Peterson: Butler leaving Iowa State early for the pros is another sign of the Cyclones' uptick

Randy Peterson
The Des Moines Register

AMES, Ia. — If Hakeem Butler declaring for the NFL draft surprises you, then that’s on you.

Returning for another college season would have been the shocker, considering he took a boatload of classes in order to graduate. He was making miraculous catch after miraculous catch. He made Brock Purdy tick.

He had nothing more to prove at the college level, so he did the right thing for him and his family.

He’s moving on.

Iowa State's Hakeem Butler (18) makes a one-handed catch over Washington State's Jalen Thompson (34) during the Valero Alamo Bowl on Friday, Dec. 28, 2018, in San Antonio. Washington State would go on to win 28-26.

Wish him luck, Cyclones fans. Thank him for entertaining you the past two seasons during which you cheered his acrobatic receptions way more than you cringed at the easy passes he flubbed.

The pros will correct that. The pros will continue to put meat on his 6-foot-6 frame that includes a 7-foot wingspan. He’ll hook up with a personal trainer, work out somewhere in warmth. By the time the April draft comes around, he’ll be up for grabs.

Bad news for Iowa State football, you might say selfishly? Sure. He’s a wonderful receiver. It would have been cool to see how he and Purdy would have connected during an entire season that followed an entire offseason.

It would have been neat to see how Butler fit into an offense that likely will be tweaked to take advantage of Purdy’s many skills. 

But that’s not happening.

And yet: Good for Butler, and — hang with me on this one — good for Iowa State.

Let’s say you’re a talented and tall receiver still on the 2019 recruiting market. Let’s say you’re a freshman, and let’s say that you’re one of the hundreds of recruits who have received scholarship offers from Matt Campbell and his staff.

You see that Iowa State had a receiver good enough to leave for the NFL draft before his senior season. That impresses you, and you’re curious.

Further examination shows you that Purdy will be a sophomore in 2019, and might be one of the top quarterbacks in the Big 12 Conference. He'll be the quarterback in 2020 and 2021, too. You notice that the Cyclones have their entire starting offensive line returning. You check the stats to see that they threw on almost 45 percent of the plays in 2018.

You look hard at the future of the program. You get feedback from people you trust. You dial up Butler’s most impressive plays, many of which are on YouTube. You envision that being you — and then you make your decision.

"If you haven't seen what he's been doing, then you've been under a rock," former Iowa State star receiver Allen Lazard told me during a November interview. “He been amazing. The stuff he can do — I don't know if anyone in college ball can do that stuff.”

Campbell inherited Butler when he became Iowa State’s coach in late November 2015. Paul Rhoads’ offer was Butler's only Power Five opportunity for a scholarship, and that came at the urging of Lou Ayeni, the Cyclones’ running backs coach, after being intrigued by Butler’s size and athleticism.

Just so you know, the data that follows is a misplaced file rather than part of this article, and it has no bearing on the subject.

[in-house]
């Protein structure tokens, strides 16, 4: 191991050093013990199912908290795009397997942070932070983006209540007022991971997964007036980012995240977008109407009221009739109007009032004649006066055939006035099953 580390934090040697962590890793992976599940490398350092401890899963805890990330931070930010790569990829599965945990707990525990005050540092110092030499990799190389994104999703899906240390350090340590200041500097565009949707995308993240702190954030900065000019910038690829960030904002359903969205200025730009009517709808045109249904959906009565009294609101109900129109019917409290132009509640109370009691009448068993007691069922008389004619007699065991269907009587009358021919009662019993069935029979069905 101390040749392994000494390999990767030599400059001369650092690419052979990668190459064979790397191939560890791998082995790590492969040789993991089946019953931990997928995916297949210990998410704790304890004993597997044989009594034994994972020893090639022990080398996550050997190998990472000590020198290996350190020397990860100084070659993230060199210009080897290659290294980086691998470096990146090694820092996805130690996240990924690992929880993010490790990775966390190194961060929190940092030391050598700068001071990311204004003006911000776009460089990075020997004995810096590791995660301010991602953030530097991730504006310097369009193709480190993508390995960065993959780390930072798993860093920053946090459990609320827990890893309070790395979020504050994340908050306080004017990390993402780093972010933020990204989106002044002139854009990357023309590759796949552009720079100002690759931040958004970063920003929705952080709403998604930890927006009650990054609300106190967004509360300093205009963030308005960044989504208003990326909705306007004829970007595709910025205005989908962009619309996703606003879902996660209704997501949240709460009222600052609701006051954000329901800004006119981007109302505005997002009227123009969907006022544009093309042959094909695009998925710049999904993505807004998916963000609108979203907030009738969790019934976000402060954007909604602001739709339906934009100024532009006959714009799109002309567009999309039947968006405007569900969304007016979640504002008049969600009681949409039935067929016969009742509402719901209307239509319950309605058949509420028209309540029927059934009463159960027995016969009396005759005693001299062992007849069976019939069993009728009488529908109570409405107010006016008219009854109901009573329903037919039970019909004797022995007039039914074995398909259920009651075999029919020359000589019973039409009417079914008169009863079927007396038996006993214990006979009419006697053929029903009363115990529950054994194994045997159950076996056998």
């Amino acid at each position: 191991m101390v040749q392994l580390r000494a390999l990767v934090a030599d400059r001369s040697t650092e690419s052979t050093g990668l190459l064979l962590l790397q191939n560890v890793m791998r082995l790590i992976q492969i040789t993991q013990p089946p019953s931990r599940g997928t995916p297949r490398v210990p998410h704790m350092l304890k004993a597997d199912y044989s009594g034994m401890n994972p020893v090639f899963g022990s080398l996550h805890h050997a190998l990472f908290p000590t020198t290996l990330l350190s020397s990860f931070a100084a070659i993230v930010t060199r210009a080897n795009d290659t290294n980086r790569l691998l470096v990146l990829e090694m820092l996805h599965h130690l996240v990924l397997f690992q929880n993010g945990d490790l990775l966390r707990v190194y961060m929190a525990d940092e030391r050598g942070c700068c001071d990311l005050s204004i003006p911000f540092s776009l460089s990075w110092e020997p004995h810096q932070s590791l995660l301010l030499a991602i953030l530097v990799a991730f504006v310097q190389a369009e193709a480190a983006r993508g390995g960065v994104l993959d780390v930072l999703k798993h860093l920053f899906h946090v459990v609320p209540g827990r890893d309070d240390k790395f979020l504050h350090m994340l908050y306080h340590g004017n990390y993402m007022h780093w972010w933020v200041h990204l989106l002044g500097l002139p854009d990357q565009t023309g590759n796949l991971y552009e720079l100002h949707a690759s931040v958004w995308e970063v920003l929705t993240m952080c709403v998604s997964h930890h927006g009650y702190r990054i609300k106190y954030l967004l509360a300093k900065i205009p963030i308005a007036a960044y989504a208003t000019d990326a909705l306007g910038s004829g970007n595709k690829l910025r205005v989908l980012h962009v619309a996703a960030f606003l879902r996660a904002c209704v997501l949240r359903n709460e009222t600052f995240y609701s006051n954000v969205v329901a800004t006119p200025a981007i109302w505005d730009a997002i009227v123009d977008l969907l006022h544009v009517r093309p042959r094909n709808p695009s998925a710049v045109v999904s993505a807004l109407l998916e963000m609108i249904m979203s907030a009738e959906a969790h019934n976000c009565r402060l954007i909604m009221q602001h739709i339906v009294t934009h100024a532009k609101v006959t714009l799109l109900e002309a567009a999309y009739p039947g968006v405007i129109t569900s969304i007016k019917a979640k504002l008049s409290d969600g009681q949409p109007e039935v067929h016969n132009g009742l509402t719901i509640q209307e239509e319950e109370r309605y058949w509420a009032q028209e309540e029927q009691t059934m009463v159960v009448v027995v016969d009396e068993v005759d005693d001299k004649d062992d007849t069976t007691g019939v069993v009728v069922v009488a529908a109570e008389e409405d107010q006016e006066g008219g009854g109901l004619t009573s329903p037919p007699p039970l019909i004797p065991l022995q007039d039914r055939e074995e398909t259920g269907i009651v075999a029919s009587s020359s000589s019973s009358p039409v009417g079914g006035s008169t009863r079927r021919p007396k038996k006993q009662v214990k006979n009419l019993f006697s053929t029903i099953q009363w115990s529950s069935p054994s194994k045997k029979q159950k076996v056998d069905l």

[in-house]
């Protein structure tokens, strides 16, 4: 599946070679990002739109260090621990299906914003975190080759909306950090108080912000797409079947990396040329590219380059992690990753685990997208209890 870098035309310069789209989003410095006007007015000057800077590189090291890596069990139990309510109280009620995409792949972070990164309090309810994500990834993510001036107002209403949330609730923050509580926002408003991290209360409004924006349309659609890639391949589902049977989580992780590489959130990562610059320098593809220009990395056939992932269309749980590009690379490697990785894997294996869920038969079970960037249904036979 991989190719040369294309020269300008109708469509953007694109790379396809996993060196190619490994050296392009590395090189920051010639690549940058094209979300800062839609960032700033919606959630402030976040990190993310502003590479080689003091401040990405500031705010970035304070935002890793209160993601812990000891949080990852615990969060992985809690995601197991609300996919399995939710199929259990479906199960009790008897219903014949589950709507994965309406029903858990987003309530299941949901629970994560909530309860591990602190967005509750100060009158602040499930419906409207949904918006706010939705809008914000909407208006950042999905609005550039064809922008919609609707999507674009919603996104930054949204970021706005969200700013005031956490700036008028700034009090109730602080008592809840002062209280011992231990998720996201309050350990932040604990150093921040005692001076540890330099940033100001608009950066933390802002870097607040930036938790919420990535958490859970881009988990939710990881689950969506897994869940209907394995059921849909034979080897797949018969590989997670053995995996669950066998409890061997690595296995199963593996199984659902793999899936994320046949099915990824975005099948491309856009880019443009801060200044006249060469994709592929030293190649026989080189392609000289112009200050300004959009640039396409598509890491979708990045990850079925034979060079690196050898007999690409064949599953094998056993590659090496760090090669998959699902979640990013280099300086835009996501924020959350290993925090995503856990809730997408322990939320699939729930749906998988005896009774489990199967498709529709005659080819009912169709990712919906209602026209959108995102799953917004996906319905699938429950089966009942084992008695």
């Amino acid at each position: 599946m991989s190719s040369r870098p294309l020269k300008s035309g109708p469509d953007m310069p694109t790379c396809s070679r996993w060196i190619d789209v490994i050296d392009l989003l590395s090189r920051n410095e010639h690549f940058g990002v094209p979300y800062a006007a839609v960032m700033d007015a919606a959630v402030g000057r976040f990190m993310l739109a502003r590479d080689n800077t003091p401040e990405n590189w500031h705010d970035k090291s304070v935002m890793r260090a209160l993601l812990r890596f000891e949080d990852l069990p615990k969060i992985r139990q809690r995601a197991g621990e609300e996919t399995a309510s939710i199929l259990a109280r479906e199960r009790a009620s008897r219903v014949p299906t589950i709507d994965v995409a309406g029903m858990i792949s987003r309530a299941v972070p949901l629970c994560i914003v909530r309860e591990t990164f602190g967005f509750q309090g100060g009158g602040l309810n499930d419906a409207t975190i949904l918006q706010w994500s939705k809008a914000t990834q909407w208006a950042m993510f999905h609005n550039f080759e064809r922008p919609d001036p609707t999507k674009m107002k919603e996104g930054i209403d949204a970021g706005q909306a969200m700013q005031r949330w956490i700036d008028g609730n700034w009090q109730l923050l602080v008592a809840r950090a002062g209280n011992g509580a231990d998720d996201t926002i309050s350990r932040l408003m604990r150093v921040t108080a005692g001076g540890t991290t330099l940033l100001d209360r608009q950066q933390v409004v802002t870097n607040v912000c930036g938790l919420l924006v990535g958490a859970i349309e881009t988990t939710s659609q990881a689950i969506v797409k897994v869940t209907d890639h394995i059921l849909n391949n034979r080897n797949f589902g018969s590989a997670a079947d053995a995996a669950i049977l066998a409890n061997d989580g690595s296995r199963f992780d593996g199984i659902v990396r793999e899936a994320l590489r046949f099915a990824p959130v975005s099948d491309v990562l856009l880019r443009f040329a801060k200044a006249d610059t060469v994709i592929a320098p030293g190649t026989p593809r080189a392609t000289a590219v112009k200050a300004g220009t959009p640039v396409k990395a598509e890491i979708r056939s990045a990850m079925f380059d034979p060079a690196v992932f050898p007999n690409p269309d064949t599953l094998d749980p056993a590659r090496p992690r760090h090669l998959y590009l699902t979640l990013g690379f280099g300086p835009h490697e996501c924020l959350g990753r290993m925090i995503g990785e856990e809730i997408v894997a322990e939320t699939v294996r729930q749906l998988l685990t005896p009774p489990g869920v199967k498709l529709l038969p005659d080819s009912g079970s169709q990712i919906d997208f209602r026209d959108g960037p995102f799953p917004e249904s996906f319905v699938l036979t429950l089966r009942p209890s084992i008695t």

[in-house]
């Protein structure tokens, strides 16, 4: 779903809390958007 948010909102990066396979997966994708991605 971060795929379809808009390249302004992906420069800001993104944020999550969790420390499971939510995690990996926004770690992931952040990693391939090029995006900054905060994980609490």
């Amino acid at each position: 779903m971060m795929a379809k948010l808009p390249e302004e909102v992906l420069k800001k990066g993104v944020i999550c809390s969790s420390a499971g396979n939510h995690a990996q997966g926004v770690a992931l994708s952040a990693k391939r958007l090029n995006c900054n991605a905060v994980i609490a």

“I think Hakeem, bar none, is one of the most athletically talented guys I've ever had the opportunity to coach at the wide receiver position,” Campbell said.

His burst at the line of scrimmage was questionable, and maybe it still is debatable as far as it relates to the NFL. But that can also be corrected while training for the draft.

Iowa State's Hakeem Butler (18) catches a pass in the end zone to make the score 6-0 during their football game at Jack Trice Stadium on Saturday, Nov. 24, 2018, in Ames. Kansas State takes a 21-14 lead into halftime.

"He’s faster than, I think, a lot of people give him credit for,” Cyclones receivers coach Bryan Gasser said. “He can cover a lot of ground in a hurry with his length. And because of his pass-catch radius, you don't have to put the ball right on his body for him to make a play.

“He's got the ability to extend — whether it’s up, out in front or behind. A lot of different things you can do."

Lazard, who finished this NFL season on the Green Bay Packers' roster, was Iowa State's primary receiving target in 2017. In 2018, it was Butler, who finished third nationally with an impressive average of 21.9 yards per catch.

“He didn't do that stuff when I was there,” Lazard said. “Either he didn't care to, or maybe I was holding him back. He looks comfortable in that role of being the man — the guy that's getting all the targets.”

And as former Kansas coach David Beaty said, after his team was futile in defending Butler: "If you're an NFL GM — have your people look into this guy. He's got the total package.”

And if you're an Iowa State fan, thank that guy for all those dramatic plays he made — and for helping turn the program into a winner.

Iowa State columnist Randy Peterson has been with the Register for parts of five decades. Randy writes opinion and analysis of Iowa State football and basketball. You can reach Randy at or on Twitter at @RandyPete.